PS5 and Xbox Series X games will cost $70 — and subscriptions may be the future

Ratchet and Clank Rift Apart PS5
(Image credit: Sony)

When 2K Games revealed that its upcoming basketball game NBA 2K21 will cost $70 on the PS5 and Xbox Series X, the internet immediately stirred into debate over a possible $10 price hike for next-gen titles. This increase may have a big impact on the way people buy games — and it could be a huge boon for subscription services like Xbox Game Pass and PlayStation Now.

You could argue that the jump from $60 to $70 for most major console titles is expected, and even long overdue. Retail games first jumped to $60 in 2005 during the dawn of the Xbox 360 generation, and the price has remained in place for 15 years. Since then, games have only gotten bigger and more expensive, all while keeping the same price.

“I think it’s a matter of inflation coupled with the fact that AAA PS5 and Xbox Series X games will generally be more costly to make due to a wide variety of tech improvements that allow for greater audiovisual detailing work to be done,” said Lewis Ward, research director of gaming, esports and VR/AR at IDC, a marketing research firm.  “We’ll see if that’s the standard price for full games on these consoles, but my gut says that unless there’s a big revolt by gamers, it will become the norm pretty quickly.”

Will gamers buy less on PS5 and Xbox Series X? 

Assassin's Creed Valhalla 

Assassin's Creed Valhalla  (Image credit: Ubisoft)

Given that PS5 and Xbox Series X games will be built around advanced technology such as ray tracing, 4K to 8K visuals and fast SSD loading, a bump in price seems reasonable. But will gamers buy fewer titles as a result? The answer seems mixed so far.

“The typical console gamer buys just a few full games per year, and so while a $10 price hike may reduce demand at the margins, I also suspect that more gamers will instead just wait until the price drops either on packaged games or on the digital stores to $60 or $50.” said Ward. “So the main effect may be to push out sales to a later date for a portion of gamers with limited spending power.”

But dedicated gamers might not be put off by the increased price, according to Rachel Weber, managing editor for our sister site GamesRadar

“If you’ve already invested in a next-generation console, you’re going to want to make the most of that investment with the real AAA games,” said Weber. “Just like investing in a 4K TV and then skipping cheaper Blu-rays for Ultra HD versions.”

In an informal poll I put out on Twitter, 61% of the 121 people I surveyed said they would buy fewer games if $70 became the new standard price. Some comments echoed the same sentiments shared by Ward, as many gamers may simply wait a few months for most AAA titles to go on sale. 

And they have good reason to. Major 2020 titles such as Doom Eternal and Resident Evil 3 have already seen discounts as big as 50% since launching earlier this year. So unless you’re buying Nintendo games (which very rarely go on sale), it seems safe to expect that PS5 and Xbox Series X titles will follow a similar pricing pattern once they’ve been on shelves for a bit. 

A subscription-based future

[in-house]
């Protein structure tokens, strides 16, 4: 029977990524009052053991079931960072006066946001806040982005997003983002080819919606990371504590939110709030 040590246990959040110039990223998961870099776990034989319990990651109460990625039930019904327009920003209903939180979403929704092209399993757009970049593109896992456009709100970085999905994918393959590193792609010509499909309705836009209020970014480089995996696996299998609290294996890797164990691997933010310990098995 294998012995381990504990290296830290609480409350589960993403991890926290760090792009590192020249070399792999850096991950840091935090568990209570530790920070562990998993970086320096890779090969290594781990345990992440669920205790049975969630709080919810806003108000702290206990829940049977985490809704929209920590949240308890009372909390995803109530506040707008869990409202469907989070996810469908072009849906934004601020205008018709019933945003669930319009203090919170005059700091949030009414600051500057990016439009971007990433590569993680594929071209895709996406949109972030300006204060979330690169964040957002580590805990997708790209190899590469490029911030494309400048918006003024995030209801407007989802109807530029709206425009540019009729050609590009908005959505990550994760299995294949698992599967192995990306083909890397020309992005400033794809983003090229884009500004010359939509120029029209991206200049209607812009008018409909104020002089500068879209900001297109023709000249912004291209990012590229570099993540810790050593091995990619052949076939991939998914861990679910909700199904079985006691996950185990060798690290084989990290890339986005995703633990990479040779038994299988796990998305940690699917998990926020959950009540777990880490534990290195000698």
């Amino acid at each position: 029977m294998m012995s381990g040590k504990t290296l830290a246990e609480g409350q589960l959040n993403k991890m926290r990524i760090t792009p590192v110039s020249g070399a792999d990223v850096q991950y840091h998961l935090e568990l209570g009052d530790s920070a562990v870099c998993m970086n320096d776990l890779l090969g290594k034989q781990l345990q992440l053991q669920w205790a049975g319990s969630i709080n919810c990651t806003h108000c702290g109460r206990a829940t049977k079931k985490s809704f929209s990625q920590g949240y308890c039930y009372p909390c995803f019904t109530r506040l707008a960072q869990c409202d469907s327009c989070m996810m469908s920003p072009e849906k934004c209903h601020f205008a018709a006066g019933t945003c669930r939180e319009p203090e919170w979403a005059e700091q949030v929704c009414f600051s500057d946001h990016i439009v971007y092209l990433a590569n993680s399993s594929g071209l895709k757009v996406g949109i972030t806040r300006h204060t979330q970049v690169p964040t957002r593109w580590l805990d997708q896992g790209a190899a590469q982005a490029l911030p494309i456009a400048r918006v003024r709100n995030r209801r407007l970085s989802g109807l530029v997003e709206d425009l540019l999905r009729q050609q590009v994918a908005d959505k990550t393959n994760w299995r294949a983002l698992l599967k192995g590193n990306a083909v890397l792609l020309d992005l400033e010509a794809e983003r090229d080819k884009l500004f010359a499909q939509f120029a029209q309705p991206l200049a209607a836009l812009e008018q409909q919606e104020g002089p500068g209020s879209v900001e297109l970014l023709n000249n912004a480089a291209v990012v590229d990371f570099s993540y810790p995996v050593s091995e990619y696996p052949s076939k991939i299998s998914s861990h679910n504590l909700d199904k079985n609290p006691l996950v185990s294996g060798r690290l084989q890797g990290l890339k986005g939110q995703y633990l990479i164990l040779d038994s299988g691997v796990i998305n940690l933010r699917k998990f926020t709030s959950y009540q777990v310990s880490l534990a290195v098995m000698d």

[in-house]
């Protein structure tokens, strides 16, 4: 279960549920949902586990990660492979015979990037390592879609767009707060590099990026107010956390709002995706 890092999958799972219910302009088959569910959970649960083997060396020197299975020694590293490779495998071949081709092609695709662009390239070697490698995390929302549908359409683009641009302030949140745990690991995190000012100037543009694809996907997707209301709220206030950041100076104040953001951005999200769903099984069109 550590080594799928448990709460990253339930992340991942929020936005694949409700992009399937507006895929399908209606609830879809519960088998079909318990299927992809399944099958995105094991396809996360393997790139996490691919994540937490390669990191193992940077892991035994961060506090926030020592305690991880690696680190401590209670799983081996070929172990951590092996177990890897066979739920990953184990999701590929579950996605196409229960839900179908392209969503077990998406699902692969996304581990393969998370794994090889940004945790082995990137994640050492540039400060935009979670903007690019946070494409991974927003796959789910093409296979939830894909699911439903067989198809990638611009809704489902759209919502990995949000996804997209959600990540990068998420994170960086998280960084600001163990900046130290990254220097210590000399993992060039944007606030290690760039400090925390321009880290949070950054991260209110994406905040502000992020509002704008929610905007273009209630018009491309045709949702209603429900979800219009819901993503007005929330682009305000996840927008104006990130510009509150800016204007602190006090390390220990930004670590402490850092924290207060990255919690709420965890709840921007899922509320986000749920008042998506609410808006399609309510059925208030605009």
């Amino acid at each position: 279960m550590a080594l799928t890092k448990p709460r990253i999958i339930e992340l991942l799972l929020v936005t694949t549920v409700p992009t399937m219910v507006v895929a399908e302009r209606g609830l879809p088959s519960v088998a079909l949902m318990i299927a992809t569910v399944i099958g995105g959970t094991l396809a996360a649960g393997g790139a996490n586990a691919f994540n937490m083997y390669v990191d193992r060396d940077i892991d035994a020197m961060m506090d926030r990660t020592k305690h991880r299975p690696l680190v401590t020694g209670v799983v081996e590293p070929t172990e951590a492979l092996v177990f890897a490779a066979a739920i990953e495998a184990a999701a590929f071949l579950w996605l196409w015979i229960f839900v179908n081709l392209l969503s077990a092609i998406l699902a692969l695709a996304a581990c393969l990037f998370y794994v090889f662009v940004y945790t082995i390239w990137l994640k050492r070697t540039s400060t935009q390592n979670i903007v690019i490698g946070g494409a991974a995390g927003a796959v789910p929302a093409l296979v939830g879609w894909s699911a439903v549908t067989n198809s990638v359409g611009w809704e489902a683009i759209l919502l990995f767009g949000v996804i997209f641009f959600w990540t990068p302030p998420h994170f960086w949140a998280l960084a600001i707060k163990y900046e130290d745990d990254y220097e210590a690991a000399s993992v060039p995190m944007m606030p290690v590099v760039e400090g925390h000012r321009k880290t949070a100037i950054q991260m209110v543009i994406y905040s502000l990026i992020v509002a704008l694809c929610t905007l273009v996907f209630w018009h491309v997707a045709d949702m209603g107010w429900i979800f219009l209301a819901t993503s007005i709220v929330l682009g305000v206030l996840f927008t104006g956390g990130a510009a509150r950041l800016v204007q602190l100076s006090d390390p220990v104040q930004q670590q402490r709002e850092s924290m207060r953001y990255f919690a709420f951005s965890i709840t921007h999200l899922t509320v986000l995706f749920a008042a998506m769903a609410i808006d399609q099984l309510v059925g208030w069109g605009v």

(Image credit: Xbox)

A bump to $70 for PS5 and Xbox Series X games might not just affect the way people buy games; it could also make subscription services such as Xbox Game Pass and PlayStation Now even more prominent. 

“Subscription services are a very attractive and cost effective way to increase your gaming collection, but the hardcore, early adopters will always want to play the new games at release,” said Weber. 

That’s where Microsoft could gain a big advantage. Xbox Game Pass currently gets you access to more than 100 AAA and indie games for $5 to $15 a month — and that includes all major Microsoft releases, such as Gears 5 and Halo Infinite as soon as they launch. Sony’s PlayStation Now service isn’t quite as generous with first-party games, but it does let you play hundreds of PS4, PS3 and PS2 games for $10 per month. When you compare that to paying $70 a pop for individual games, these services suddenly seem like an even better deal.

“Microsoft is pushing hard at subscription plans like Xbox Game Pass, and free-to-play console games have gotten huge in recent years, so the retail price of AAA games right out of the gate has become less of an important factor over time for a growing portion of the console gamer base,” said Ward.

Ward makes an important point about free-to-play console games. As of this writing, the most played games on Xbox One are Fortnite, Call of Duty: Warzone and NBA 2K20 —  the former two are free-to-play, while the latter is on Xbox Game Pass. Gamstat paints a similar picture for PS4 games, with 3 out of the top 5 games being either free-to-play or recently included with PlayStation Plus subscriptions. In an age in which there are more ways than ever to access big games for next to nothing, perhaps a retail price jump to $70 won’t be so hard to swallow after all. 

Michael Andronico

Mike Andronico is Senior Writer at CNNUnderscored. He was formerly Managing Editor at Tom's Guide, where he wrote extensively on gaming, as well as running the show on the news front. When not at work, you can usually catch him playing Street Fighter, devouring Twitch streams and trying to convince people that Hawkeye is the best Avenger.